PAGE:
Tip 1: KNOW YOUR COMMITTEE
Form a committe of the most trusted and supportive people in your life.
Who can you turn to, count on when times get tough? Who has always been there for you? Who in your life (now or in the past) loves you absolutely and unconditionally? Keep in close touch with these people, as they make up your support committee (1).
Interestingly, people on your committee can even be people who have passed on. My maternal grandmother was always very supportive of me growing up. When I feel down, I recall the positive things she said about me. I can hear her wonderful words in my head, “You know you could do that if you really wanted to.” And I feel empowered today as much as I did when she said those words back in my childhood.
You don’t have to personally know the people on your committee. Ralph Waldo Emerson is on my committee, because I find his words encouraging.
Persons of faith, your favorite aunt, your best friend from high school, and of course, your partner. All of these people can be on your committee. Keep them on your speed dial, and when things get really hard, call on them, and let them know they can do the same with you. So, get busy, forming your committee!
Tip 2: EXERCISE
Exercise is crucial for improving chronic pain. It’s a vicious cycle. It hurts to move, so you don’t exercise. This causes weight gain, and more stress and fatigue on your body when you do try to get moving.
Lack of exercise causes loss of muscle tone and muscle mass. Bones lose calcium at an increased rate if there is no pressure placed on bones at regular intervals. Research shows that inactivity is hazardous to your health.
Consult an expert, specific to your pain type and location, about strengthening, aerobic, and stretching exercises. Even small and brief exercises can help. Just make a start.
Scientists have proven that exercise releases endorphins, brain chemicals that make you feel good. And exercise will help you sleep.
The key with exercise is to start out slow, and gradually build up both the intensity and the duration of exercise. Be very careful not to overdo, as this can cause a setback that is hard to overcome, both physically and emotionally.
Tip 3: GET A GOOD NIGHTS SLEEP
This is equally important as exercise. Lack of sleep and subsequent fatigue can worsen pain and depression, cause irritability and poor interactions with the people in your life, and can contribute to a host of health issues and illnesses.
You MUST sleep well, even if occasionally you must take sleep aids. (*Ask your doctor before taking any new medication, even over the counter sleep aids. They may interact dangerously with your pain medications.)
Try other measures first. Exercise, a hot bath, a cool dark room, a comfy bed and pillow, soft sheets. Soothing music. Exchange a backrub with your partner. Be creative! Think about what is soothing to you, and add it to your nightly bedtime routine.
If you don’t sleep well, lighten up on the next day’s stresses and activities. Squeeze in a 15 minute nap.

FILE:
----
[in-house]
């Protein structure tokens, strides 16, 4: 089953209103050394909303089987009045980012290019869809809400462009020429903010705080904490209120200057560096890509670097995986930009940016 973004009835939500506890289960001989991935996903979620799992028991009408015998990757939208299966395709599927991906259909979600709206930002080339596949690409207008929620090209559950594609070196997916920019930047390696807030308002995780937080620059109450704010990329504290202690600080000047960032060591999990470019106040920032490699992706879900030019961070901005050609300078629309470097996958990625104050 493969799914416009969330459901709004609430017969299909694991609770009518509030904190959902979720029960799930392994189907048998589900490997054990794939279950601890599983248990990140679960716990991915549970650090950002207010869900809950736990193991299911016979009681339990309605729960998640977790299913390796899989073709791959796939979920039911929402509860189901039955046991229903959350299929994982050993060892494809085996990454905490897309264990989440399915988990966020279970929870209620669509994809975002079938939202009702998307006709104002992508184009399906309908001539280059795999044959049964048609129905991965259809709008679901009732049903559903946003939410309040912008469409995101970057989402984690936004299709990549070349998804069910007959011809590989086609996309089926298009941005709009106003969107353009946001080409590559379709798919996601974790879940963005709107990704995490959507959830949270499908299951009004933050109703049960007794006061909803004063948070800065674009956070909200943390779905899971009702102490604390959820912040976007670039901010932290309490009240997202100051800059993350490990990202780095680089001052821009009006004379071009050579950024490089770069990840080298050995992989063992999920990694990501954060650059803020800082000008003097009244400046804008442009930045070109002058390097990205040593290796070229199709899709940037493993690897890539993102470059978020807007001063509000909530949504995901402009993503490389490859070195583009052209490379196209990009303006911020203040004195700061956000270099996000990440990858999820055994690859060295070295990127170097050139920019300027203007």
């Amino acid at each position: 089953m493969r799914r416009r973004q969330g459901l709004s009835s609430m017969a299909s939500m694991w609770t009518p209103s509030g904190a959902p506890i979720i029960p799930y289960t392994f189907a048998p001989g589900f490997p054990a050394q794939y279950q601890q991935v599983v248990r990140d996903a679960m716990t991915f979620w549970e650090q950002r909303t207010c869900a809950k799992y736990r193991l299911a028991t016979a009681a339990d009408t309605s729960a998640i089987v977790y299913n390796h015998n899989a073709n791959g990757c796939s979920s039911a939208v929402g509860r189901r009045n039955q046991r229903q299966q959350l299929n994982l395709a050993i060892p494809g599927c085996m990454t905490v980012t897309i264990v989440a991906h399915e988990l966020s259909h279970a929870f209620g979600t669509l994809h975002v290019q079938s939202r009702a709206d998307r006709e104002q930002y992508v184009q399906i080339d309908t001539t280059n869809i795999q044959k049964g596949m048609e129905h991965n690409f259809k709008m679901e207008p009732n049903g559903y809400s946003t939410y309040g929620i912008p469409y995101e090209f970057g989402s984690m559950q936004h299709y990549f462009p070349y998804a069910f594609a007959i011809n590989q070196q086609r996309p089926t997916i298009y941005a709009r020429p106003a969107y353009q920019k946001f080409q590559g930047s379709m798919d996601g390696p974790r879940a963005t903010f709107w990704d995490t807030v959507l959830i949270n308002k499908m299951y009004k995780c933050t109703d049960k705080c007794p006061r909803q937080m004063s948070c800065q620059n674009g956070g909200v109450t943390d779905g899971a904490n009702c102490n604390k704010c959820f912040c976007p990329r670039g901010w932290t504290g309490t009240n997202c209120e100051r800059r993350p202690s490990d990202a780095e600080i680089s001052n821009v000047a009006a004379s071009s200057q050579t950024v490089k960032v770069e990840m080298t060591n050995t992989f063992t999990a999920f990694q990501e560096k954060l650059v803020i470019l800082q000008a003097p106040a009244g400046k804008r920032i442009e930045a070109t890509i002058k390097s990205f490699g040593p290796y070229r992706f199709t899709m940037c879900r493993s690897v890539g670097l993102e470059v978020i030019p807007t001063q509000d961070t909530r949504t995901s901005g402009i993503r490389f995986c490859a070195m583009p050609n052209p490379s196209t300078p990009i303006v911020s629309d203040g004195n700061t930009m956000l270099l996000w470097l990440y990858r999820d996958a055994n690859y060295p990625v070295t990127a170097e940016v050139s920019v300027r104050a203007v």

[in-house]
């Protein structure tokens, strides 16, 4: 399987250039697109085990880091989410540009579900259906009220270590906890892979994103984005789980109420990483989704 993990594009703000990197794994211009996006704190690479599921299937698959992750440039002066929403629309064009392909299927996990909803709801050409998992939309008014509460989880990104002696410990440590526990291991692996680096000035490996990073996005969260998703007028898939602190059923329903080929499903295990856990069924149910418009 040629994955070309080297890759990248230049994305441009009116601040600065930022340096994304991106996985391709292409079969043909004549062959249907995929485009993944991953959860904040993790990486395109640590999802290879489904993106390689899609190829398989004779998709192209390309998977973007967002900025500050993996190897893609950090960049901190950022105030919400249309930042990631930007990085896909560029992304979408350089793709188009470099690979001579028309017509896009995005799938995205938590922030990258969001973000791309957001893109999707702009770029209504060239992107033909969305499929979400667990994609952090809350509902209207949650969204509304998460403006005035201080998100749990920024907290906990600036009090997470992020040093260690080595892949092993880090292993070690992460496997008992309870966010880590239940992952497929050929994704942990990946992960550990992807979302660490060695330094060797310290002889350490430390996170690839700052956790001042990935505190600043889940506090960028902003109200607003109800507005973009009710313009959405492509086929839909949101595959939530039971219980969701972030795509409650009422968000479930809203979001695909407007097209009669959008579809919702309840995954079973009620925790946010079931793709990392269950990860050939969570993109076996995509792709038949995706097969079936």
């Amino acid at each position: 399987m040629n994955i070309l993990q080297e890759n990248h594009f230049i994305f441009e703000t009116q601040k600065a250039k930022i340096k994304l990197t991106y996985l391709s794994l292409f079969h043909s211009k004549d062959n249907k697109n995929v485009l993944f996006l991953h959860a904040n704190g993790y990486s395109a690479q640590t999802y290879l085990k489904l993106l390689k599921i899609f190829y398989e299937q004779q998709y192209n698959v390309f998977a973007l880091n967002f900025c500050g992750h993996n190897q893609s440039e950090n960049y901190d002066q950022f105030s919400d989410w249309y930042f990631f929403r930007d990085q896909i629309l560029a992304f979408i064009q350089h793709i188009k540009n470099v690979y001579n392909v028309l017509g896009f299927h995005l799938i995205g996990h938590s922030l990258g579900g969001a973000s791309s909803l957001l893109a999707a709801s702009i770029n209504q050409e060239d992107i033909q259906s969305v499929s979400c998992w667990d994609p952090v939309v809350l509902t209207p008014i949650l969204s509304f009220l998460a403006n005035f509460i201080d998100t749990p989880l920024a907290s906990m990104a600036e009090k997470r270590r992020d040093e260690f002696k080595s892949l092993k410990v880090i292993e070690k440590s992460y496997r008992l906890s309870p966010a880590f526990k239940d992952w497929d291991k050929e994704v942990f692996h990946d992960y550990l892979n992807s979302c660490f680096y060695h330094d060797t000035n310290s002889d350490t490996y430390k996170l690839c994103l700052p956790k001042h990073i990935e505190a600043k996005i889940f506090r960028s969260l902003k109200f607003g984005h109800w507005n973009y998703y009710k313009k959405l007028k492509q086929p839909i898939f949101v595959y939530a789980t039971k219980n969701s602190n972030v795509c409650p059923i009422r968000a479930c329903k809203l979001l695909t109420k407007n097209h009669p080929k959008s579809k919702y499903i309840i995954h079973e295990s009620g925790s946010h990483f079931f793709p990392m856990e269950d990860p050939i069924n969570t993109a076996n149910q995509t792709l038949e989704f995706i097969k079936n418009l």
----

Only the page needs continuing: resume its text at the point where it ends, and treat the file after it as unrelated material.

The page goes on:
Tip 4: EAT WELL
You know by now what is a healthy diet. It is okay to cheat sometimes, but aim to have a good diet on most days. Despite what the FDA food pyramid says, limit carbohydrate intake to fruits and raw veggies as much as possible. Eat healthy sources of protien, like low fat meats, chicken breasts, beans, tofu, and fish. Limit bread and dessert intake to once per week.
If you are overweight, talk to a nutritionist about how you can improve your diet. Weight loss will improve most types of pain, especially arthritis and back pain.
Tip 5: AVOID SELF-ADMINISTERED TOXINS
Avoid toxic people, who are negative, judgemental, and bring you down, or show a lack compassion for your condition. Replace them with people on your support committee. See Tip 1, above.
Oust your internal critics as well.(1) The internal critics who say you are inadequate, you have nothing of value to offer in your condition, and you have pain because you did something to deserve it. No one deserves pain, and you have much to offer the world, just as you are.
Avoid the toxins of sugar and junk food, for obvious reasons.
Alcohol disrupts sleep, adds calories and causes weight gain, and it WILL interact dangerously with your pain medications.
Quit smoking. Enough said.
Tip 6: USE DISTRACTION
Distraction is an effective tool to combat many of the negative effects of pain. Distraction with valued activities adds to self esteem and reduces depression. It takes your mind off the pain for a while, giving you an emotional boost. Do the things you enjoy, within your limitations.
Plan ahead for activities, and allow yourself extra time. Keep busy: this is a known deterrent to depression.
Tip 7: USE RELAXATION TECHNIQUES
Meditation, deep breathing, yoga or pilates, and mindfulness. Relaxation is different for everyone. Make a list of what relaxes you, and have your partner make a list too. See which ones you have in common.
Tip 8: GET EDUCATED
Read up on your pain condition, causes, treatments, the latest research. Know all about your medications. Find resources online. Keep a list of questions to ask your health care providers on your next visit. A trip to the library can be informative and uplifting, too.
Tip 10: KNOW YOURSELF
Know your limitations, but also keep your eye on your talents and abilities and know what lifts you up and out of a slump.
Keep a journal. Remind yourself daily, each day is a gift, and know how you want to use it to the fullest.